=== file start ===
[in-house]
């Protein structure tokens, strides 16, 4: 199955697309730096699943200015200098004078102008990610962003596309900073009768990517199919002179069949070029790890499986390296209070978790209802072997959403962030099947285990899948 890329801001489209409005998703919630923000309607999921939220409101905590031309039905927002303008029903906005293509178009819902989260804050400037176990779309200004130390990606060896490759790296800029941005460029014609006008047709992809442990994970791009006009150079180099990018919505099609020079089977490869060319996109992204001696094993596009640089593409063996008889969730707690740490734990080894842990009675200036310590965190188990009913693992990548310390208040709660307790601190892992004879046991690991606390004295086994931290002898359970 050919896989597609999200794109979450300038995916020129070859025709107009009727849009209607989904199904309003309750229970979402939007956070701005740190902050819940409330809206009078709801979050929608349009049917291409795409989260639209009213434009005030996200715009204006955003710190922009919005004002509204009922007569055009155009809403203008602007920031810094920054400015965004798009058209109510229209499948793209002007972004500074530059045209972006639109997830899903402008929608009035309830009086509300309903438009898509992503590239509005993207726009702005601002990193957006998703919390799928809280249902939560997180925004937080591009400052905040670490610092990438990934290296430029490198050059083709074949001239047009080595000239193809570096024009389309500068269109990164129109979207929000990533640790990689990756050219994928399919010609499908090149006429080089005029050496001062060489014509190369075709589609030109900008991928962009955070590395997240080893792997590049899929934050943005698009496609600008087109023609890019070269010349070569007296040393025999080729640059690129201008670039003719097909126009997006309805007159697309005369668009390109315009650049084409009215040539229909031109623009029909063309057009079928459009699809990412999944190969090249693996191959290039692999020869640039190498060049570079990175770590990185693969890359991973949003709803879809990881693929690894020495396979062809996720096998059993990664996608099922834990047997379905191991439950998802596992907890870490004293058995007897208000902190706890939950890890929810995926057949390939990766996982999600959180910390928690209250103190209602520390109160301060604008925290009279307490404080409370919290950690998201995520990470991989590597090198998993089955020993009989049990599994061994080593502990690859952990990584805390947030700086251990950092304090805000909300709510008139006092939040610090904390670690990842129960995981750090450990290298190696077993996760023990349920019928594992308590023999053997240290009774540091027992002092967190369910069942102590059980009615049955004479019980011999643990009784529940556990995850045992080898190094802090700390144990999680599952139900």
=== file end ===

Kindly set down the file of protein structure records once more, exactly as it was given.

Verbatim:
[in-house]
């Protein structure tokens, strides 16, 4: 199955697309730096699943200015200098004078102008990610962003596309900073009768990517199919002179069949070029790890499986390296209070978790209802072997959403962030099947285990899948 890329801001489209409005998703919630923000309607999921939220409101905590031309039905927002303008029903906005293509178009819902989260804050400037176990779309200004130390990606060896490759790296800029941005460029014609006008047709992809442990994970791009006009150079180099990018919505099609020079089977490869060319996109992204001696094993596009640089593409063996008889969730707690740490734990080894842990009675200036310590965190188990009913693992990548310390208040709660307790601190892992004879046991690991606390004295086994931290002898359970 050919896989597609999200794109979450300038995916020129070859025709107009009727849009209607989904199904309003309750229970979402939007956070701005740190902050819940409330809206009078709801979050929608349009049917291409795409989260639209009213434009005030996200715009204006955003710190922009919005004002509204009922007569055009155009809403203008602007920031810094920054400015965004798009058209109510229209499948793209002007972004500074530059045209972006639109997830899903402008929608009035309830009086509300309903438009898509992503590239509005993207726009702005601002990193957006998703919390799928809280249902939560997180925004937080591009400052905040670490610092990438990934290296430029490198050059083709074949001239047009080595000239193809570096024009389309500068269109990164129109979207929000990533640790990689990756050219994928399919010609499908090149006429080089005029050496001062060489014509190369075709589609030109900008991928962009955070590395997240080893792997590049899929934050943005698009496609600008087109023609890019070269010349070569007296040393025999080729640059690129201008670039003719097909126009997006309805007159697309005369668009390109315009650049084409009215040539229909031109623009029909063309057009079928459009699809990412999944190969090249693996191959290039692999020869640039190498060049570079990175770590990185693969890359991973949003709803879809990881693929690894020495396979062809996720096998059993990664996608099922834990047997379905191991439950998802596992907890870490004293058995007897208000902190706890939950890890929810995926057949390939990766996982999600959180910390928690209250103190209602520390109160301060604008925290009279307490404080409370919290950690998201995520990470991989590597090198998993089955020993009989049990599994061994080593502990690859952990990584805390947030700086251990950092304090805000909300709510008139006092939040610090904390670690990842129960995981750090450990290298190696077993996760023990349920019928594992308590023999053997240290009774540091027992002092967190369910069942102590059980009615049955004479019980011999643990009784529940556990995850045992080898190094802090700390144990999680599952139900």